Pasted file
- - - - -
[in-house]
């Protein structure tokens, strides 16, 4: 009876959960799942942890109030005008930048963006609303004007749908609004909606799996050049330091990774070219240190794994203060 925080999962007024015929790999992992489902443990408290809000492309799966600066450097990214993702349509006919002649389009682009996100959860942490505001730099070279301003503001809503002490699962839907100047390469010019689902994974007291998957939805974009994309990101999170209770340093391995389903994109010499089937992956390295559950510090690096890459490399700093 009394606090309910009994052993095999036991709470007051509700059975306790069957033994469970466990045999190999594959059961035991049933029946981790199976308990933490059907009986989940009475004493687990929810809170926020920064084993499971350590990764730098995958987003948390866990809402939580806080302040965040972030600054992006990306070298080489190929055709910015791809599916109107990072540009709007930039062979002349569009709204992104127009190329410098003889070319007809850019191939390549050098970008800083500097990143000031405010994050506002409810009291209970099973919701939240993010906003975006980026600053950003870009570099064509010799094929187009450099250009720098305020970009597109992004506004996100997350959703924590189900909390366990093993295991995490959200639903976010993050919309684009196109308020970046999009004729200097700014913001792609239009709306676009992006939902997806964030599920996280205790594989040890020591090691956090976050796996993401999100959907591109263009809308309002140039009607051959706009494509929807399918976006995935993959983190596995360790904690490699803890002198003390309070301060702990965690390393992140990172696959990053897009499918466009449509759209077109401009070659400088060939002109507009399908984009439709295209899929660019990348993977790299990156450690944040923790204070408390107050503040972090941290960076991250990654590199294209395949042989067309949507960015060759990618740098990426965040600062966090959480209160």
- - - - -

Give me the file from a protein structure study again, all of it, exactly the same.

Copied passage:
[in-house]
């Protein structure tokens, strides 16, 4: 009876959960799942942890109030005008930048963006609303004007749908609004909606799996050049330091990774070219240190794994203060 925080999962007024015929790999992992489902443990408290809000492309799966600066450097990214993702349509006919002649389009682009996100959860942490505001730099070279301003503001809503002490699962839907100047390469010019689902994974007291998957939805974009994309990101999170209770340093391995389903994109010499089937992956390295559950510090690096890459490399700093 009394606090309910009994052993095999036991709470007051509700059975306790069957033994469970466990045999190999594959059961035991049933029946981790199976308990933490059907009986989940009475004493687990929810809170926020920064084993499971350590990764730098995958987003948390866990809402939580806080302040965040972030600054992006990306070298080489190929055709910015791809599916109107990072540009709007930039062979002349569009709204992104127009190329410098003889070319007809850019191939390549050098970008800083500097990143000031405010994050506002409810009291209970099973919701939240993010906003975006980026600053950003870009570099064509010799094929187009450099250009720098305020970009597109992004506004996100997350959703924590189900909390366990093993295991995490959200639903976010993050919309684009196109308020970046999009004729200097700014913001792609239009709306676009992006939902997806964030599920996280205790594989040890020591090691956090976050796996993401999100959907591109263009809308309002140039009607051959706009494509929807399918976006995935993959983190596995360790904690490699803890002198003390309070301060702990965690390393992140990172696959990053897009499918466009449509759209077109401009070659400088060939002109507009399908984009439709295209899929660019990348993977790299990156450690944040923790204070408390107050503040972090941290960076991250990654590199294209395949042989067309949507960015060759990618740098990426965040600062966090959480209160």